Emboldened by the Goldman Sachs exec who took parting shots via the New York Times op-ed page on his way out, now-former NY Knicks head coach Mike D’Antoni figured he’d do the same …
By MIKE D’ANTONI
TODAY is my last day as head coach of the New York Knicks. After almost four years with the team — first as a respected member of the coaching community, then in New York where I couldn’t do shit, and now on my way out — I believe I have worked here long enough to understand the trajectory of its culture, its people and its identity. And I can honestly say that the current team make-up now is as toxic and destructive as I have ever seen it.
To put the problem in the simplest terms, the interests of fans who want to see quality basketball continue to be sidelined in the way the team operates and thinks about using Carmelo Anthony. The New York Knicks are one of the world’s most recognized brands and it is too integral to the fan base to continue to act like anyone knows how to play a lick of defense. The team has veered so far from the one I joined fresh off my much-heralded run with the Phoenix Suns that I can no longer in good mustache say that I identify with what it stands for.
It might sound surprising to a skeptical public, but team defense was always a vital part of the Knicks’ success. It revolved around teamwork, integrity, physical play, and always putting on a show for its fans. The atmosphere in the Garden was the secret sauce that made this place great and allowed us to earn our fans’ loyalty trust for 76 years. It wasn’t just about clearing out the court so ‘Melo could take a ridiculous shot and Amar’e could be out of position for the offensive rebound; star power alone will not sustain a team for so long. It had something to do with pride and belief in the team concept. I am sad to say that I look around today and see virtually no trace of the run-and-gun, seven-seconds-or-less philosophy that made me love coaching only one kind of team for many years. I no longer have the pride, or the belief.
I knew it was time to leave when I realized I could no longer look fans in the eye and tell them that I had an honest clue about how to motivate talent and win games with only three lousy defenders on the court at any given time.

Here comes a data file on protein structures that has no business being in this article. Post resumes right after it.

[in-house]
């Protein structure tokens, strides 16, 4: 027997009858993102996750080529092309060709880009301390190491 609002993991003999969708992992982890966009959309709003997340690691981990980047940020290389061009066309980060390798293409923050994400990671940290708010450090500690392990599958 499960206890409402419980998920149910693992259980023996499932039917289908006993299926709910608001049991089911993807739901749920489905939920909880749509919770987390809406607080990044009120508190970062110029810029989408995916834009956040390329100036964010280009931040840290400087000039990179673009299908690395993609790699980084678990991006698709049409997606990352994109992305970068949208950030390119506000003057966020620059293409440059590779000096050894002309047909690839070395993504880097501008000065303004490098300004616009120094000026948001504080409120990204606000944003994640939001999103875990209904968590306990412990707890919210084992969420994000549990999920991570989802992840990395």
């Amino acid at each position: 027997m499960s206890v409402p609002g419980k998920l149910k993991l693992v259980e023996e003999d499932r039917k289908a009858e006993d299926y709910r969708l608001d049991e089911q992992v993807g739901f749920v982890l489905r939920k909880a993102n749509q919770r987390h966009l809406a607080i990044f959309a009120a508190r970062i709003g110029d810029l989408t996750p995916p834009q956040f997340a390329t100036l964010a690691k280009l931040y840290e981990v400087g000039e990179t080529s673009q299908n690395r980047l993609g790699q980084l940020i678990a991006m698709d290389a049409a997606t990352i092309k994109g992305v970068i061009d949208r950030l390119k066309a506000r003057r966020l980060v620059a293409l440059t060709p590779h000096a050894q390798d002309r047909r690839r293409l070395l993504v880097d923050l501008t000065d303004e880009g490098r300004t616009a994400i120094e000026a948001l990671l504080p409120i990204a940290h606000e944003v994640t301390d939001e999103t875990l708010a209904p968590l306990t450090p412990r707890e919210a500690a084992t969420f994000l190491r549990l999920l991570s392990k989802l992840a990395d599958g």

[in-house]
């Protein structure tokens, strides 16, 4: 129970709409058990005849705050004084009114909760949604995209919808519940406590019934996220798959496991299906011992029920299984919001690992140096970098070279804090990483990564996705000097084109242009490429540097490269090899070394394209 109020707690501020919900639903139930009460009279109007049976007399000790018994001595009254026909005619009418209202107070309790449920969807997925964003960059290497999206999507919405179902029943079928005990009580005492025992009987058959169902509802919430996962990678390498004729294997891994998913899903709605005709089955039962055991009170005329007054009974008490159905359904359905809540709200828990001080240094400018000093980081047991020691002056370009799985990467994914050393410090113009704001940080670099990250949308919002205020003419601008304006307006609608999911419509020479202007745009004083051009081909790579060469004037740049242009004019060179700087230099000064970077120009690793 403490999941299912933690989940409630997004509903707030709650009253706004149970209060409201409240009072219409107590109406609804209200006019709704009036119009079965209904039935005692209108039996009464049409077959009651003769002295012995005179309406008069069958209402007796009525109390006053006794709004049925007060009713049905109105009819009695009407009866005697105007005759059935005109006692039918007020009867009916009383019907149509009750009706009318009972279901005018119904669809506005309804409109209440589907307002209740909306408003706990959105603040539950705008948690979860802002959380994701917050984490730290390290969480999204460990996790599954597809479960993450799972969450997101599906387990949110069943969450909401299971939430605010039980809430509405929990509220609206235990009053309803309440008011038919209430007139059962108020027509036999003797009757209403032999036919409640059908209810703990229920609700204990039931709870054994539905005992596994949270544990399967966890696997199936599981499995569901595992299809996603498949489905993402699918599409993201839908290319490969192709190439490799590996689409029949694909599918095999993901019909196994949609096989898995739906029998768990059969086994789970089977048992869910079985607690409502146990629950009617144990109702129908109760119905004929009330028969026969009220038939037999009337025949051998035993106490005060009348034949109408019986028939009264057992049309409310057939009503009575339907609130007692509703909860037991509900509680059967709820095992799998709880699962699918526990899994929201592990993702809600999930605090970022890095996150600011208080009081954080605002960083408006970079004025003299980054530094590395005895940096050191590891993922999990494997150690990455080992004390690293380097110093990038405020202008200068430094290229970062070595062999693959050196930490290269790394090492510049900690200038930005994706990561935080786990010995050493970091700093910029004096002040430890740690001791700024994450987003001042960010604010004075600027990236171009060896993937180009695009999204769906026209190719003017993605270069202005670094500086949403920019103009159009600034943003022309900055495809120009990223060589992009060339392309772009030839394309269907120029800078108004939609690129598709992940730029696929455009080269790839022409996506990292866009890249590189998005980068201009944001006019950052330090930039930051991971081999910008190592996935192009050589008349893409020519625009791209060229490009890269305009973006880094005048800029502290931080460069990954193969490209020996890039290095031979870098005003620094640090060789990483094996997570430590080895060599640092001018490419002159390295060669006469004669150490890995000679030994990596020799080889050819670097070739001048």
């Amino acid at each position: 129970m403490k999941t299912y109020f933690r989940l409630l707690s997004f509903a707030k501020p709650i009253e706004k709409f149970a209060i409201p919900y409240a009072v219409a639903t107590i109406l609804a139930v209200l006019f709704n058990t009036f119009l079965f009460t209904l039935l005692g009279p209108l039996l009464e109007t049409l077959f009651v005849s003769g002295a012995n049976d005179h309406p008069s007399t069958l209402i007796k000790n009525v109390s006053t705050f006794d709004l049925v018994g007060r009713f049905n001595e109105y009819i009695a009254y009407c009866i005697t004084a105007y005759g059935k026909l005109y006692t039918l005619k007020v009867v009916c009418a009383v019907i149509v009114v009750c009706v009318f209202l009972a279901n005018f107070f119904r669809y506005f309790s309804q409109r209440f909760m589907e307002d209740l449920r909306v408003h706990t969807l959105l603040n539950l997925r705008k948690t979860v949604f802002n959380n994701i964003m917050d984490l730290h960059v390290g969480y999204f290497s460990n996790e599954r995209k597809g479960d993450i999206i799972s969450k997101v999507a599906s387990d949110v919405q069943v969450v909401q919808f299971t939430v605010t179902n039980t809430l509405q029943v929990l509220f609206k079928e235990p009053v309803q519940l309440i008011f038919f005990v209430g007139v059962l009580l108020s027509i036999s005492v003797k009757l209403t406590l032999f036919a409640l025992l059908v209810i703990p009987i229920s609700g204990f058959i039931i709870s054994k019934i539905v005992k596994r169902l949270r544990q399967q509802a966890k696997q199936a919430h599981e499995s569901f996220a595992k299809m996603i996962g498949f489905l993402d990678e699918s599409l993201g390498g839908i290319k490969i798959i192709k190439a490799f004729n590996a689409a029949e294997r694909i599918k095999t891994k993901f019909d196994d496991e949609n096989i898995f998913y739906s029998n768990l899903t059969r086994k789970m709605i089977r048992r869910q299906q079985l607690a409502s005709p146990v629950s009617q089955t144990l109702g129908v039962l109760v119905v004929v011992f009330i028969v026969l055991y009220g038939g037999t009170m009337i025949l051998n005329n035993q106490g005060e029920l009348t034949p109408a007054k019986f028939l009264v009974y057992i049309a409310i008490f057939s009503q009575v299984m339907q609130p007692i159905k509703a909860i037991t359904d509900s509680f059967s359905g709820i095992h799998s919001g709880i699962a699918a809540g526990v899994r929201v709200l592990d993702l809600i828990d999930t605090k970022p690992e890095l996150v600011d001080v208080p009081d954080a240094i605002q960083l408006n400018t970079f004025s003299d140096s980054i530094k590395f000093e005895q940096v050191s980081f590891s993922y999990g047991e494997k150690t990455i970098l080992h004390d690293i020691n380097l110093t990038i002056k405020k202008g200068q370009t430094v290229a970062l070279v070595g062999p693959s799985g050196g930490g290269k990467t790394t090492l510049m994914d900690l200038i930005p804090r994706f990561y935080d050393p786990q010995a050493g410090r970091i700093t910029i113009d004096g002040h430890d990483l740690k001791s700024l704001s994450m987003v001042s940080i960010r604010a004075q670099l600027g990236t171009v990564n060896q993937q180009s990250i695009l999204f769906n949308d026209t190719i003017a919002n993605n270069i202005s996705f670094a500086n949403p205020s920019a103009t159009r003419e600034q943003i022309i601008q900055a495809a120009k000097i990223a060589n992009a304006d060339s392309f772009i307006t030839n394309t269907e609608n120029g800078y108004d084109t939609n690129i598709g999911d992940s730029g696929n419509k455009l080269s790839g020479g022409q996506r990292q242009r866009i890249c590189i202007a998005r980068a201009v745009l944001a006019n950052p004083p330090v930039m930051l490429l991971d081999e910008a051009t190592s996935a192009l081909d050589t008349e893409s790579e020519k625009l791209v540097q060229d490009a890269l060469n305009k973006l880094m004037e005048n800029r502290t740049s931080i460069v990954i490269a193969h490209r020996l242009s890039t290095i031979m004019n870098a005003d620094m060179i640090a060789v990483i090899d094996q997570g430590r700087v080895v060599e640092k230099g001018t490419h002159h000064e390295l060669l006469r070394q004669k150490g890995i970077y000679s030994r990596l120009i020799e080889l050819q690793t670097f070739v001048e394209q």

When the history books are written about the Knicks, they may reflect that the current ballhog, Camerlo Anthony, and the high-profile free agent, Amar’e Stoudemire, forgot how to be stars on my watch. I truly believe that this decline in the team’s moral fiber represents the single most serious threat to the Knicks picking in the lottery after this season, despite having a super-team with Tyson Chandler, Melo and Stat.
My proudest moments in life — growing this awesome mustache, chatting with Steve Nash about his day once, telling Knicks owner James Dolan he smells like brisket — have all come through hard work, with no shortcuts. The Knicks today has become too much about being Dolan’s vanity project and not enough about basketball achievement. It just doesn’t feel right to me anymore.
I hope this can be a wake-up call to Knicks management. Make team defense the focal point of your game again. Without defense you will not win a championship. In fact, you will not make the playoffs. Weed out the me-first shooters, no matter how much money they make for the club in jersey sales. And get the culture right again, so people want to play here for the right reasons. People who care only about offensive numbers will not sustain this team — or the loyalty of its fans — for very much longer.
P.S. Jeremy Lin sucks, y’all.
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